GVC (Italy), Alianza por la Solidaridad (Spain) and Acci ó n contra el Hambre (Spain) are international non-governmental organizations having joined their expertise in management of humanitarian action worldwide and now implement the “ EU Aid Volunteers strengthening the resilience and response capacity of vulnerable and disaster-affected communities in Middle East, Africa, Southern and Central America” project.
The objective is adding value to ECHO and other Humanitarian Operations with the support of 33 trained EU Aid Volunteers working within 19 hosting organizations in 12 Countries.
17 senior (more than 5 years of professional experience) and 16 junior (less than 5 years of professional experience) EU Aid Volunteers will be deployed in 12 countries (Bolivia, Burkina Faso, Burundi, Guatemala, Jordan, Lebanon, Mauritania, Mozambique, Nicaragua, Palestine, Peru, Tunisia).
The project aims also at building the capacities of local organizations in hosting volunteers, preventing emergencies and being prepared in case of disaster.
Moreover, Europeans and locals will work together to strengthen the resilience capacity of vulnerable communities in least developed and fragile countries.
More info about this project available here:
In the framework of this project GVC deploys 2 EU Aid Volunteers to Lebanon. To know more EUAV opportunities in this Country with GVC please consult this page: https://webgate.ec.europa.eu/echo/eu-aid-volunteers_en/gvc-gruppo-di-volontariato-civile_en Operational details & security context
Lebanon, a country of 4.4 million inhabitants, is a sharply divided nation whose fragile peace is routinely threatened by conflicts taking place across the Middle East.
Beyond the tensions that endure between its various religious and political factions, Lebanon also faces a number of humanitarian hurdles like an underdeveloped agricultural south, a growing refugee burden and spillover from the war in neighboring Syria.
In fact, Lebanon is hosting around 1.1 million Syrian refugees (including non–registered), 42 000 Palestinian refugees from Syria, 6 000 Iraqi refugees and nearly 450 000 refugees from Palestine. This makes it the highest per-capita concentration of refugees worldwide, where one person out of four is a refugee. Since the outbreak of the Syrian crisis in 2011, hundreds of thousands of refugees have crossed into Lebanon seeking safety and shelter, more than 75% of which are children and women. This influx has added strain on the country’s economy and infrastructure.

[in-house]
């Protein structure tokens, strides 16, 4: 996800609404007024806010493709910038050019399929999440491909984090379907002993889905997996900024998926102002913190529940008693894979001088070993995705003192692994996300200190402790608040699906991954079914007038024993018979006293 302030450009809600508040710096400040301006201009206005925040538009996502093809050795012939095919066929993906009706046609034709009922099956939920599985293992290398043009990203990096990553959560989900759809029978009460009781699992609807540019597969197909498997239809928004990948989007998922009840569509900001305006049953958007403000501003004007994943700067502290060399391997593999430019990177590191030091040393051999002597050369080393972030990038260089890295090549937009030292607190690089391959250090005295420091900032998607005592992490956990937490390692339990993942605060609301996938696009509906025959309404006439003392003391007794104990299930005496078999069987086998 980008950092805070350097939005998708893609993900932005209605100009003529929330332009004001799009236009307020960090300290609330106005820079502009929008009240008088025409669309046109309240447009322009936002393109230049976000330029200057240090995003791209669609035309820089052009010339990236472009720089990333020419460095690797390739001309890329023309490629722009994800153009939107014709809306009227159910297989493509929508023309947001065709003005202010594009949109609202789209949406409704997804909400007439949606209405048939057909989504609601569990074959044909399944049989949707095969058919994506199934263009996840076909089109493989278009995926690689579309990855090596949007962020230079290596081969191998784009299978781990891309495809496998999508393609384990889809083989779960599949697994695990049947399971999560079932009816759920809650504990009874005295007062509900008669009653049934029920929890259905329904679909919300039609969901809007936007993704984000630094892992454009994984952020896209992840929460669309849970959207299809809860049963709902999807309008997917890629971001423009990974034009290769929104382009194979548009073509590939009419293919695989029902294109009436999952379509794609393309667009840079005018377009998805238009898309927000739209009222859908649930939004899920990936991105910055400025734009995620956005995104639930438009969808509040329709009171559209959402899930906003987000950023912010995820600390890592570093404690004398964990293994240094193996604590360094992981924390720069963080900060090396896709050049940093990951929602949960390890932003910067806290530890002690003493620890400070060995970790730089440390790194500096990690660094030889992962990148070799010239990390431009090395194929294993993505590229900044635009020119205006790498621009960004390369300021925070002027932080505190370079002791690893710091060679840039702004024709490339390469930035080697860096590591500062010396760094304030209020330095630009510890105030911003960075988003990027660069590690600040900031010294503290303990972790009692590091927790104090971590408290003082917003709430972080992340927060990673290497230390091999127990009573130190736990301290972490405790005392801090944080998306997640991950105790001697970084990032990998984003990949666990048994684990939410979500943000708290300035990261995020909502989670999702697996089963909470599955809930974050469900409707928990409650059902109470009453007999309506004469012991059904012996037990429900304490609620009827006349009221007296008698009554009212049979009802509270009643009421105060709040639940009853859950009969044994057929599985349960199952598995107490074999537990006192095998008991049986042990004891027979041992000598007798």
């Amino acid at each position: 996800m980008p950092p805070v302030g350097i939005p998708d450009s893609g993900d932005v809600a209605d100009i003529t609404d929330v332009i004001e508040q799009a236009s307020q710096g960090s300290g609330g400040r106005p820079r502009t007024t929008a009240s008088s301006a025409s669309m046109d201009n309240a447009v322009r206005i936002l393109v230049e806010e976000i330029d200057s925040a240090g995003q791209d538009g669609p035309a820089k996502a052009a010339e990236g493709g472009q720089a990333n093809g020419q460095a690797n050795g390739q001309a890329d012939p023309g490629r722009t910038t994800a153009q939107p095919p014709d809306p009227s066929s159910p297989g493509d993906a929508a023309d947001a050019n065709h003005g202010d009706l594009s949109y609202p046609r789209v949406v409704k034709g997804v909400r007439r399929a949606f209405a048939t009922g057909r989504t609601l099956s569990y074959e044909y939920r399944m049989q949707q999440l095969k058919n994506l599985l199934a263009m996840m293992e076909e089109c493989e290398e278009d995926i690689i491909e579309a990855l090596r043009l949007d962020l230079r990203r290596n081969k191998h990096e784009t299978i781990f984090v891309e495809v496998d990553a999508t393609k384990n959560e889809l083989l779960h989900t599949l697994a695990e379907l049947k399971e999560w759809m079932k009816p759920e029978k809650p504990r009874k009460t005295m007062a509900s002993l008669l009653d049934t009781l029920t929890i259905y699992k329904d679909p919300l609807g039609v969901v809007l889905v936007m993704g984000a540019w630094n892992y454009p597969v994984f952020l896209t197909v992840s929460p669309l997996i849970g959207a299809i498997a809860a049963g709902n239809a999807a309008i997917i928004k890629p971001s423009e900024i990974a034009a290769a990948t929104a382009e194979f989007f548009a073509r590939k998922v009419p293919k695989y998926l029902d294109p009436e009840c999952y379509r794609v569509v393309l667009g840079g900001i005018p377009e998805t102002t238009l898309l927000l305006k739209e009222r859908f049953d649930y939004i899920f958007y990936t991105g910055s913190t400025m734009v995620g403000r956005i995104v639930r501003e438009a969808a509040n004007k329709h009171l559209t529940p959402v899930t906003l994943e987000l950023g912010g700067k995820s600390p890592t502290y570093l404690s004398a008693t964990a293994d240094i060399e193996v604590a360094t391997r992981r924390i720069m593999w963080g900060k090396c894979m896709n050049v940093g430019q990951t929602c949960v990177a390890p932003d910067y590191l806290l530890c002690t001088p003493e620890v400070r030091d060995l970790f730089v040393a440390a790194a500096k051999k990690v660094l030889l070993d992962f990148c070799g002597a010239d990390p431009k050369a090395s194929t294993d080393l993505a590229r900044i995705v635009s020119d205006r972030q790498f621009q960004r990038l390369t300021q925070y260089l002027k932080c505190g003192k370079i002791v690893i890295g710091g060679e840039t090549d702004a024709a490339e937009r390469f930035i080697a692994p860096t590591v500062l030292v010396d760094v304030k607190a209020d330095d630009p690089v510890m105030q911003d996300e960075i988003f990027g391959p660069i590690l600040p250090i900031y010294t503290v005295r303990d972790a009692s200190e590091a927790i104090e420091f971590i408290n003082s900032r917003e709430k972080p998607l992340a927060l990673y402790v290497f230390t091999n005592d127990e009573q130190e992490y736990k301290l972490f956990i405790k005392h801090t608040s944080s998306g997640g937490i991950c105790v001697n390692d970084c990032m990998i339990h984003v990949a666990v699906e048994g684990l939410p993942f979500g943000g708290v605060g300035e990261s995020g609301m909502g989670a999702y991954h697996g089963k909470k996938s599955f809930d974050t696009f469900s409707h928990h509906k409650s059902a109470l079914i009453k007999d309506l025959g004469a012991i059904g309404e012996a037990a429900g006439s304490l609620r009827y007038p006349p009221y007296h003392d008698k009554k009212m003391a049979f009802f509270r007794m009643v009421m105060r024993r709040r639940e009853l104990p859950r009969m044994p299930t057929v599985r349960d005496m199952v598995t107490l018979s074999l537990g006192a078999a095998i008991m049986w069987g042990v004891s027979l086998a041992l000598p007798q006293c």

The pressure is felt in all sectors including education, health, housing, water and electricity supply. As time goes by, competition for jobs and resources is also fueling tensions in certain areas between Lebanese host communities and Syrian refugees. Security along the border areas, particularly in Akkar and the northern Bekaa Valley, make humanitarian access and the delivery of assistance very challenging. The fighting in Arsal in August 2014 was a turning point. It led to a much more restrictive policy and crystallised tensions between Lebanese and Syrian refugees. Lebanon is in an earthquake zone, but there have been no damaging tremors in recent years.
The security situation in Lebanon is unpredictable. Driving standards are poor and the accident rate is quiet high.
In view of the situation in Lebanon in terms of security, all the necessary instructions and security manuals and rules will be given to the EU Aid Volunteer.
The EU Aid Volunteer will be hosted by GVC Lebanon, responsible of coordination and implementation of activities at national level. The EU Aid Volunteer will also work in direct coordination with local implementing partners aiming to building local community resilience to disasters.
We uphold the Humanitarian Principles: humanity, neutrality, impartiality and independency.
We affirmatively engage the most vulnerable communities.
More information is available here: